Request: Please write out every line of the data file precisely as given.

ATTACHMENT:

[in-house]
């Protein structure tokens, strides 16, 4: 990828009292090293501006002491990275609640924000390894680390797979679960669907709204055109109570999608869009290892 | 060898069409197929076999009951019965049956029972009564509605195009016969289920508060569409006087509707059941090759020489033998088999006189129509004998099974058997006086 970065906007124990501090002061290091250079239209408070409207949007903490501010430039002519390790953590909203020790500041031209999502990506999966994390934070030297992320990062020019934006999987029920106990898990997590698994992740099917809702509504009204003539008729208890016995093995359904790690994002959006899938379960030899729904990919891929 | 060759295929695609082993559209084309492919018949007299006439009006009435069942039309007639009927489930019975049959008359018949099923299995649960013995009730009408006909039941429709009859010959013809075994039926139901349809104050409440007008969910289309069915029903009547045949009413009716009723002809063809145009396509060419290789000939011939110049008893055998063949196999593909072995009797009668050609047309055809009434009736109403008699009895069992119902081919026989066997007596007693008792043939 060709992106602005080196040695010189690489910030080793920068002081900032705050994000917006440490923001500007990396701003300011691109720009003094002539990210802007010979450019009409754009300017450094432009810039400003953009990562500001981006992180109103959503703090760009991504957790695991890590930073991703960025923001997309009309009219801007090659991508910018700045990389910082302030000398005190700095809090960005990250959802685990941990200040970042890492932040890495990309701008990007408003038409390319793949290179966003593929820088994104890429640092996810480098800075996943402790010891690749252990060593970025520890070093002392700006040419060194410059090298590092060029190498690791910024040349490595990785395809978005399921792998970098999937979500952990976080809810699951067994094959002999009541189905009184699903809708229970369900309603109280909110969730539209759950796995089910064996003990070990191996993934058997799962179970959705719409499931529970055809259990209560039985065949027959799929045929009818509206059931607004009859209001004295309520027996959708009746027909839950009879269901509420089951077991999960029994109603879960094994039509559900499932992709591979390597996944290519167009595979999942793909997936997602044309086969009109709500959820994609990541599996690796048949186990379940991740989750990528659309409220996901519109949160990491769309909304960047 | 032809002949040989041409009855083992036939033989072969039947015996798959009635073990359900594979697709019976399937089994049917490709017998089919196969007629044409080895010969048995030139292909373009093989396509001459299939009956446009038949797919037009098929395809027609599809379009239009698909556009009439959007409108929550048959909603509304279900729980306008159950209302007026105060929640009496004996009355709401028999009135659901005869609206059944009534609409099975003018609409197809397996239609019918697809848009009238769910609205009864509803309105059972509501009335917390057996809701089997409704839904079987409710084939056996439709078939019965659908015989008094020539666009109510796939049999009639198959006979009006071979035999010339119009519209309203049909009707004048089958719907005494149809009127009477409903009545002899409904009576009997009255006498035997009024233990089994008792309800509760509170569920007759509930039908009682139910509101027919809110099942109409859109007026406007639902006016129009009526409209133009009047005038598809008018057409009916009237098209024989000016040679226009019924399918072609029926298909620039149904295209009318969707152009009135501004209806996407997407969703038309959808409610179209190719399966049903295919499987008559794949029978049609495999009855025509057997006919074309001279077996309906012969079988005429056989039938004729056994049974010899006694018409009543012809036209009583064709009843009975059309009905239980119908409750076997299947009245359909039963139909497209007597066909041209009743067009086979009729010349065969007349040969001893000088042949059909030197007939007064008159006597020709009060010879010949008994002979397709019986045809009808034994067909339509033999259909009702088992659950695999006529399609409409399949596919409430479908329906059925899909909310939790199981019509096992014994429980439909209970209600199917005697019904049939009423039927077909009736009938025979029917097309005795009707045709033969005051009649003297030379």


[in-house]
């Protein structure tokens, strides 16, 4: 990828009292090293501006002491990275609640924000390894680390797979679960669907709204055109109570999608869009290892 | 060898069409197929076999009951019965049956029972009564509605195009016969289920508060569409006087509707059941090759020489033998088999006189129509004998099974058997006086 970065906007124990501090002061290091250079239209408070409207949007903490501010430039002519390790953590909203020790500041031209999502990506999966994390934070030297992320990062020019934006999987029920106990898990997590698994992740099917809702509504009204003539008729208890016995093995359904790690994002959006899938379960030899729904990919891929 | 060759295929695609082993559209084309492919018949007299006439009006009435069942039309007639009927489930019975049959008359018949099923299995649960013995009730009408006909039941429709009859010959013809075994039926139901349809104050409440007008969910289309069915029903009547045949009413009716009723002809063809145009396509060419290789000939011939110049008893055998063949196999593909072995009797009668050609047309055809009434009736109403008699009895069992119902081919026989066997007596007693008792043939 060709992106602005080196040695010189690489910030080793920068002081900032705050994000917006440490923001500007990396701003300011691109720009003094002539990210802007010979450019009409754009300017450094432009810039400003953009990562500001981006992180109103959503703090760009991504957790695991890590930073991703960025923001997309009309009219801007090659991508910018700045990389910082302030000398005190700095809090960005990250959802685990941990200040970042890492932040890495990309701008990007408003038409390319793949290179966003593929820088994104890429640092996810480098800075996943402790010891690749252990060593970025520890070093002392700006040419060194410059090298590092060029190498690791910024040349490595990785395809978005399921792998970098999937979500952990976080809810699951067994094959002999009541189905009184699903809708229970369900309603109280909110969730539209759950796995089910064996003990070990191996993934058997799962179970959705719409499931529970055809259990209560039985065949027959799929045929009818509206059931607004009859209001004295309520027996959708009746027909839950009879269901509420089951077991999960029994109603879960094994039509559900499932992709591979390597996944290519167009595979999942793909997936997602044309086969009109709500959820994609990541599996690796048949186990379940991740989750990528659309409220996901519109949160990491769309909304960047 | 032809002949040989041409009855083992036939033989072969039947015996798959009635073990359900594979697709019976399937089994049917490709017998089919196969007629044409080895010969048995030139292909373009093989396509001459299939009956446009038949797919037009098929395809027609599809379009239009698909556009009439959007409108929550048959909603509304279900729980306008159950209302007026105060929640009496004996009355709401028999009135659901005869609206059944009534609409099975003018609409197809397996239609019918697809848009009238769910609205009864509803309105059972509501009335917390057996809701089997409704839904079987409710084939056996439709078939019965659908015989008094020539666009109510796939049999009639198959006979009006071979035999010339119009519209309203049909009707004048089958719907005494149809009127009477409903009545002899409904009576009997009255006498035997009024233990089994008792309800509760509170569920007759509930039908009682139910509101027919809110099942109409859109007026406007639902006016129009009526409209133009009047005038598809008018057409009916009237098209024989000016040679226009019924399918072609029926298909620039149904295209009318969707152009009135501004209806996407997407969703038309959808409610179209190719399966049903295919499987008559794949029978049609495999009855025509057997006919074309001279077996309906012969079988005429056989039938004729056994049974010899006694018409009543012809036209009583064709009843009975059309009905239980119908409750076997299947009245359909039963139909497209007597066909041209009743067009086979009729010349065969007349040969001893000088042949059909030197007939007064008159006597020709009060010879010949008994002979397709019986045809009808034994067909339509033999259909009702088992659950695999006529399609409409399949596919409430479908329906059925899909909310939790199981019509096992014994429980439909209970209600199917005697019904049939009423039927077909009736009938025979029917097309005795009707045709033969005051009649003297030379």